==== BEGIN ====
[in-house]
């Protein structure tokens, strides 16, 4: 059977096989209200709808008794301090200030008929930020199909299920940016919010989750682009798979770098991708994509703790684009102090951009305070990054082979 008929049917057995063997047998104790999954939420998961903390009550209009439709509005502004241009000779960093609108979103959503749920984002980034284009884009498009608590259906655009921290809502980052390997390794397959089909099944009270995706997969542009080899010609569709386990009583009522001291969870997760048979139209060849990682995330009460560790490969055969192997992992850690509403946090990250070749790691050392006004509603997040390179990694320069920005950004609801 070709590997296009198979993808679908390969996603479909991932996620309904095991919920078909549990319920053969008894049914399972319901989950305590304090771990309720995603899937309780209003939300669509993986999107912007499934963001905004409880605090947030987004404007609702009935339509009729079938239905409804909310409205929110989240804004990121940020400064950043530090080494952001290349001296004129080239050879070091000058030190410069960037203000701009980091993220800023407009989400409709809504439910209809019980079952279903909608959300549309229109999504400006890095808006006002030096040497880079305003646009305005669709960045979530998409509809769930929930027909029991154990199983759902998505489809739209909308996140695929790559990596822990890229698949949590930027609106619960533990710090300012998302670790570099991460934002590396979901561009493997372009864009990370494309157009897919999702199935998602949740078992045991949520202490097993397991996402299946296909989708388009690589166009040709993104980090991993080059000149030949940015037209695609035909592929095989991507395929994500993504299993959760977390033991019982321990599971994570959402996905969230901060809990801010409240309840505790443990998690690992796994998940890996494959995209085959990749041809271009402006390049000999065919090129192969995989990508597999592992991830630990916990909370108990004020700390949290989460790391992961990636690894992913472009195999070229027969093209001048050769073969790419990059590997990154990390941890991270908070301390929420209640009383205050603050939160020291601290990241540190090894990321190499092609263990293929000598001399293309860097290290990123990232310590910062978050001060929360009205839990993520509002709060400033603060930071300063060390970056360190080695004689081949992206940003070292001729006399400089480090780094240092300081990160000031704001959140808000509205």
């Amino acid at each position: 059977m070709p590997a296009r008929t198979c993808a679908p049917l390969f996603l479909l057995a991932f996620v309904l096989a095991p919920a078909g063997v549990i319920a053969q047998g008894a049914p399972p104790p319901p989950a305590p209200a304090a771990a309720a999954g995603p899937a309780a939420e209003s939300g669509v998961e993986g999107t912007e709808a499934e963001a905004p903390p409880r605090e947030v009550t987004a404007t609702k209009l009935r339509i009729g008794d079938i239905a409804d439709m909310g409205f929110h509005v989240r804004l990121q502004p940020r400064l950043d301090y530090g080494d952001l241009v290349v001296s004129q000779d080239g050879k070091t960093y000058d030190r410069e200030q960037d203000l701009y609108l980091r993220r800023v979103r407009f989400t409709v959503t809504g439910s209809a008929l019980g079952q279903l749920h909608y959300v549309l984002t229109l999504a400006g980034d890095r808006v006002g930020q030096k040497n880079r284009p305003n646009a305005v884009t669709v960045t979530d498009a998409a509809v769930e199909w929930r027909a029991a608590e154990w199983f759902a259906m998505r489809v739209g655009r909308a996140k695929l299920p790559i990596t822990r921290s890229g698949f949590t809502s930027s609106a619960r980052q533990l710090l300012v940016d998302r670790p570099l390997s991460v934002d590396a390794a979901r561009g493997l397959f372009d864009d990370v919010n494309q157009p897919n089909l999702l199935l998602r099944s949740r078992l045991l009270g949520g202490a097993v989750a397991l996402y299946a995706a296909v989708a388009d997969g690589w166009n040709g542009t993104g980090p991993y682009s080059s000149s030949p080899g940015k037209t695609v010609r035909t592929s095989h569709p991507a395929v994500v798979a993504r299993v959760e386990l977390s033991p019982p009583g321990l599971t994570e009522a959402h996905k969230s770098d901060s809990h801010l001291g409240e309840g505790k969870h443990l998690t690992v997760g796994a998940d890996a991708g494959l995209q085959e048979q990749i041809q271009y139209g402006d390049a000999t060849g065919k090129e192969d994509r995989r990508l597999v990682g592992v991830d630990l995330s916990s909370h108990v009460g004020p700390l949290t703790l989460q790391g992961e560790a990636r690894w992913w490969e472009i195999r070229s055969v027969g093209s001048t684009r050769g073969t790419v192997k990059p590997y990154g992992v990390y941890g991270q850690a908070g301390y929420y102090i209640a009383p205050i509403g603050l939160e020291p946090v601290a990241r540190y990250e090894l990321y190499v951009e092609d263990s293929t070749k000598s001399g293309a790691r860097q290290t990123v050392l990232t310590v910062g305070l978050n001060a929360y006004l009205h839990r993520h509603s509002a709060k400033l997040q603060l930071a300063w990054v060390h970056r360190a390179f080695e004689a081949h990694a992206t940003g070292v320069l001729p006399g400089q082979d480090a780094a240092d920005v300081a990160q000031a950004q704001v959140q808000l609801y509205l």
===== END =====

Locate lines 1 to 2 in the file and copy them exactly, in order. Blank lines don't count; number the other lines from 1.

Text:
[in-house]
């Protein structure tokens, strides 16, 4: 059977096989209200709808008794301090200030008929930020199909299920940016919010989750682009798979770098991708994509703790684009102090951009305070990054082979 008929049917057995063997047998104790999954939420998961903390009550209009439709509005502004241009000779960093609108979103959503749920984002980034284009884009498009608590259906655009921290809502980052390997390794397959089909099944009270995706997969542009080899010609569709386990009583009522001291969870997760048979139209060849990682995330009460560790490969055969192997992992850690509403946090990250070749790691050392006004509603997040390179990694320069920005950004609801 070709590997296009198979993808679908390969996603479909991932996620309904095991919920078909549990319920053969008894049914399972319901989950305590304090771990309720995603899937309780209003939300669509993986999107912007499934963001905004409880605090947030987004404007609702009935339509009729079938239905409804909310409205929110989240804004990121940020400064950043530090080494952001290349001296004129080239050879070091000058030190410069960037203000701009980091993220800023407009989400409709809504439910209809019980079952279903909608959300549309229109999504400006890095808006006002030096040497880079305003646009305005669709960045979530998409509809769930929930027909029991154990199983759902998505489809739209909308996140695929790559990596822990890229698949949590930027609106619960533990710090300012998302670790570099991460934002590396979901561009493997372009864009990370494309157009897919999702199935998602949740078992045991949520202490097993397991996402299946296909989708388009690589166009040709993104980090991993080059000149030949940015037209695609035909592929095989991507395929994500993504299993959760977390033991019982321990599971994570959402996905969230901060809990801010409240309840505790443990998690690992796994998940890996494959995209085959990749041809271009402006390049000999065919090129192969995989990508597999592992991830630990916990909370108990004020700390949290989460790391992961990636690894992913472009195999070229027969093209001048050769073969790419990059590997990154990390941890991270908070301390929420209640009383205050603050939160020291601290990241540190090894990321190499092609263990293929000598001399293309860097290290990123990232310590910062978050001060929360009205839990993520509002709060400033603060930071300063060390970056360190080695004689081949992206940003070292001729006399400089480090780094240092300081990160000031704001959140808000509205």